Quick and Easy "electric Linear Actuator" Prototype ...

Introduction: Quick and Easy "electric Linear Actuator" Prototype ...

Do you know hydraulic cylinders (aka hydraulic motors) ?
Well, this slideshow is about an electric "counterpart" prototype, which use a DC motor, a bolt & nut, and an aluminium cylinder.

There is no casing, and no mean to prevent the cylinder from rotating yet ... but that's just a prototype ...

PS : thanks to Gmoon and Proteus who told me how it was actually called in English. =o)

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    27 Discussions

    To keep it from rotating, I epoxied another, much smaller diameter tube alongside the long tube. I then cut out a single piece of square plywood, and drilled two different-sized holes next to each other in the wood to accept the two glued-together cylinders. I lubed the assembly with a small amount of petroleum jelly. It lubes the parts, but the keeps the wood from swelling. I intend to use this as a simple "latch" to keep a door from opening when it shouldn't. Thanks to the original poster for a great idea. It got me "over the hump" on this project.

    Excellent, simple idea. I have a bit of a different application that is similar that you might enjoy. See http://www.youtube.com/watch?v=GmC4WoLkvBs&feature=youtu.be

    0
    bredend
    bredend

    8 years ago on Introduction

    Very cool!

    If you connect the tube to the motor, you can use the bolt head as a mounting point.

    0
    jaweee
    jaweee

    8 years ago on Introduction

    thank you! this was so helpful, now my next problem, how to make it retract without reversing its turn?

    0
    n1cod3mus
    n1cod3mus

    9 years ago on Introduction

    this is brilliant and had given me the idea to build my own one, slightly larger, i will be welding to my motor shaft so that should hold it nicely.

    0
    Kiteman
    Kiteman

    12 years ago on Introduction

    It's sort of a linear worm drive. I can see this getting used in Hallowe'en animatronics. The glueing is a weak-point, though - it might shear under a load. The motor's pulley and the head of the bolt might need keyed together somehow.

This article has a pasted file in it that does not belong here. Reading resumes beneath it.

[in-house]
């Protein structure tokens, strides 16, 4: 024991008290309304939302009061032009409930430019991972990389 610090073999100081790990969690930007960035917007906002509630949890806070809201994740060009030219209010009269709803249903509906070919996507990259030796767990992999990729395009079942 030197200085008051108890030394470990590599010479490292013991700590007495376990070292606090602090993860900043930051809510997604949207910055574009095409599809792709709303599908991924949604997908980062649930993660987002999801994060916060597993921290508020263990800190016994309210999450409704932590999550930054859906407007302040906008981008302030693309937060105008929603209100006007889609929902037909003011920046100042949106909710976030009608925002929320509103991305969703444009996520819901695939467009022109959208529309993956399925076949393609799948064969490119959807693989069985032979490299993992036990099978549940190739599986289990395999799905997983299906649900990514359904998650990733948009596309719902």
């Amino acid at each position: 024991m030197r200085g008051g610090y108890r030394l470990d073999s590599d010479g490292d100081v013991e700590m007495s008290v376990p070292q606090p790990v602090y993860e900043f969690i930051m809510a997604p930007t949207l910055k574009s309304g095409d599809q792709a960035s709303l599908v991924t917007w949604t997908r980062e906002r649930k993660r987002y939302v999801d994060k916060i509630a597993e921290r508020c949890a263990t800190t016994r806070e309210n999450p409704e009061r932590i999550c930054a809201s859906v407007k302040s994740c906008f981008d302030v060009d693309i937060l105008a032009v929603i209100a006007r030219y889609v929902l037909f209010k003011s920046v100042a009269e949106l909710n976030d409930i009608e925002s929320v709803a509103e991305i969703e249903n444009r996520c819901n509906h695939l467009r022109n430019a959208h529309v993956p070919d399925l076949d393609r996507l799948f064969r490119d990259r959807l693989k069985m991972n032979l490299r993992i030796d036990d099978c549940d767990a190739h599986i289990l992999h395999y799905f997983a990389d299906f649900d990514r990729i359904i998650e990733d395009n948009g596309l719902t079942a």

0
    lane29
    lane29

    Reply 9 years ago on Introduction

    tried but i had a problem with it getting in the threads of the bolt

    0
    andy
    andy

    Reply 12 years ago on Introduction

    One might try to drill a hole in the head of the bolt, dead centre or as near reckoning as required, making sure the hole is marginally smaller than the diameter of the axle. Heat the head of the bolt, slide/hammer in to position and allow cooling. Most toy/hobby motor axles that I have come across tend to poke out of the back of the motor, so it could be conceivably hammered on a flat surface without messing up the motors innards. Alternatively if one wished to make a secure fit without the aid of drills, rotary tools or such one could get a hex size adapter (like the ones with a square shape one end and a hex on the other) and epoxy the whole assembly together. Big and messy I know but it could work. Drew

    0
    eL3VEn
    eL3VEn

    10 years ago on Introduction

    How have your results been with this? I can't find small enough actuators for my projects so I'm willing to try this.

    0
    Proteus
    Proteus

    12 years ago on Introduction

    Linear Actuators are hard to come by where I live, I tried this before with stepper motors it works surprisingly well!

    0
    darthelmer
    darthelmer

    Reply 11 years ago on Introduction

    ok my idea is what if we use a belt and a big wheel to attach the small one which is direct and fast when rotates. it will make the motion realistic as in the backhoe slow moving up and down.

    0
    PyroMonger
    PyroMonger

    11 years ago on Introduction

    this is a godsend. I've been thinking of ways to make my own actuator since funds are low and this is almost identical to the ideas I had. glad someone made it so I can see how I could do it and or improve it. great 'ible